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Why were camels important in West African empires?

Why were camels important in West African empires?

Camels were the main mode of transportation and were used to carry goods and people. Sometimes slaves carried goods as well. Large caravans were important because they offered protection from bandits.

What impact did the use of camels have on African trade?

The use of camels as transportation led to the opening of longer trade routes, as well as the free-flow of ideas, money, and goods. It was effective mainly because these animals traveled faster than donkeys and mules.

How did the camel impact Africa?

How did the introduction of camels influence trade in ancient Africa? Camels enables traders to travel further and faster so they traded for goods from Northern Africa, Europe, and Asia. They could then control trade between Northern and Southern Africa, and charges traders taxes of gold nuggets to go through.

Why were camels important to the people of North Africa?

At this stage, it appears to have been very rapid, and during the following centuries camels became a key element in the North African societies. They were used mainly for riding, but also for transporting heavy goods and even for ploughing.

Which of the following was a direct result of camel use in North Africa?

The Berbers. Which of the following was a direct result of camel use in North Africa? Widespread camel domestication led to increasing desertification in the region north of the Sahara. Camels facilitated trade across the harsh terrain, allowing large caravans to traverse the flourishing new trade routes.

Why did merchants use camels?

The use of the camel as the dominant means of transporting goods over much of Inner Asia is in part a matter of economic efficiency–as Richard Bulliet has argued, camels are cost efficient compared to the use of carts requiring the maintenance of roads and the kind of support network that would be required for other …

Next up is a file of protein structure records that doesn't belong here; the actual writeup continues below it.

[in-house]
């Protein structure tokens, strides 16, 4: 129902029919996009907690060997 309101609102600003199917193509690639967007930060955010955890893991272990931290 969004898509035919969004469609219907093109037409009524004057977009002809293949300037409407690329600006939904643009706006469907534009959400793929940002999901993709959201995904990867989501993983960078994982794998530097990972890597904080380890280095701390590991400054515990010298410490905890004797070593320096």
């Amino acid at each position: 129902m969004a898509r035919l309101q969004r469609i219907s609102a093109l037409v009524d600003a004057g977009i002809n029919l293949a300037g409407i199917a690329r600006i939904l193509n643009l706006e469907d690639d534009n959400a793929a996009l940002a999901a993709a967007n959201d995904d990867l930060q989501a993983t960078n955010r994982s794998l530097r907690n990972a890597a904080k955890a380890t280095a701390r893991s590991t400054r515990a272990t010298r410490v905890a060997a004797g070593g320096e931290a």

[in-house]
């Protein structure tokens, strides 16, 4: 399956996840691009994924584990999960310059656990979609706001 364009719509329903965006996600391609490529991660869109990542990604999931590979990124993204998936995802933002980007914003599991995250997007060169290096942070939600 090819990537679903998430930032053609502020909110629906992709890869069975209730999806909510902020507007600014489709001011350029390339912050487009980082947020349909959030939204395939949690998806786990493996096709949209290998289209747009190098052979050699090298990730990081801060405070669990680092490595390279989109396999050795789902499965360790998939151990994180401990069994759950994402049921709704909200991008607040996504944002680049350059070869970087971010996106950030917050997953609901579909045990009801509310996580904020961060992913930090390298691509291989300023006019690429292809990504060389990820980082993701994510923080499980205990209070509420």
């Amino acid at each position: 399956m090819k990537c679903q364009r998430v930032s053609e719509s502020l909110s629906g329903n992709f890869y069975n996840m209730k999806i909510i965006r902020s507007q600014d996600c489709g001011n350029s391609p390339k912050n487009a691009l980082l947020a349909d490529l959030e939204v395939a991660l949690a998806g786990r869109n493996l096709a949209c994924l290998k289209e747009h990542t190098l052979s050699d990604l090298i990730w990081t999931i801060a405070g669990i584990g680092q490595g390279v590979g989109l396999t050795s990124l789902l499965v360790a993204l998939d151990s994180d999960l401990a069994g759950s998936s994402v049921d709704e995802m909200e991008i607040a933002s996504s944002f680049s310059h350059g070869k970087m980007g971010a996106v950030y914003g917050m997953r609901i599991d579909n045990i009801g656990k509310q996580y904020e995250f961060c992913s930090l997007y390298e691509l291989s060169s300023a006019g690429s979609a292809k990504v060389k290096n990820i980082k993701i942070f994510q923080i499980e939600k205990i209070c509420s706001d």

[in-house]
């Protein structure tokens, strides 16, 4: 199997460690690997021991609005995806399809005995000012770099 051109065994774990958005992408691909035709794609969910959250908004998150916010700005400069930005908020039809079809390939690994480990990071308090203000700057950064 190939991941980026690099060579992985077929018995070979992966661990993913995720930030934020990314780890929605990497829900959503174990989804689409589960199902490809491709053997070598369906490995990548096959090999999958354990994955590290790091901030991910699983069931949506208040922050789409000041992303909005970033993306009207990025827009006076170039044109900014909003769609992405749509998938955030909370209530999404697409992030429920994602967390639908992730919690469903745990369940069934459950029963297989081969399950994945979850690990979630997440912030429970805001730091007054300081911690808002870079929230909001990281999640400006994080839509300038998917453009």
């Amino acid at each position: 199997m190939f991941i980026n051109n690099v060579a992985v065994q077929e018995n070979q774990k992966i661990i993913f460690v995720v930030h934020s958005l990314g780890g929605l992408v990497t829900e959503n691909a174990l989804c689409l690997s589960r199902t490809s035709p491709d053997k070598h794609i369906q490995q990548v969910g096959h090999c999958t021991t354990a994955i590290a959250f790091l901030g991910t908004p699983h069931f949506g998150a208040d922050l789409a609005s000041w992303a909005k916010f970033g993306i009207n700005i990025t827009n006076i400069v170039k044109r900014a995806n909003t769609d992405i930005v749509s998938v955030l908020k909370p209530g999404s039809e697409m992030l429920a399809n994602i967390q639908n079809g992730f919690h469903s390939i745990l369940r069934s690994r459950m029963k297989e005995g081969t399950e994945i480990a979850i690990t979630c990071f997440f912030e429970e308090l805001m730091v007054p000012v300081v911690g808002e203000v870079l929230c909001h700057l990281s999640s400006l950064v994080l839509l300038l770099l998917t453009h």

Why is camel still a very important means of transport in the desert?

Due to its endurance and ability to conserve water, the camel is the most suitable means of transport in the desert. The man will always need him to rally one point to another in places where there is no runway for motor vehicles.

What’s the life expectancy of a full grown camel?

Biology The average life expectancy of a camel is 40 to 50 years. A full-grown adult dromedary camel stands 1.85 m (6 ft 1 in) at the shoulder and 2.15 m (7 ft 1 in) at the hump. Bactrian camels can be a foot taller.

What is the cultural significance of the camel?

Cultural significance Camels are among those few creatures with which humans have forged a special bond of dependence and affinity. Traditional lifestyles in many regions of the Middle East, North Africa, and Central Asia would never have developed without the camel, around which entire cultures have come into being.

How are camels adapted to live in the desert?

Camels have also adapted to desert conditions by being able to endure protein deficiency and eat items other livestock avoid, such as thorns, dry leaves, and saltbush. When food is plentiful, camels “overeat,” storing fat in one area on the back and forming a hump.

Where was the first camel domesticated in the world?

Humans may have first domesticated dromedaries in Somalia and southern Arabia around 3,000 BC, and Bactrian camels in central Asia around 2,500 BC, as at Shar-i Sokhta (also known as the Burnt City), Iran. Discussions concerning camel domestication in Mesopotamia often reference mentions of camels in the Hebrew Bible.

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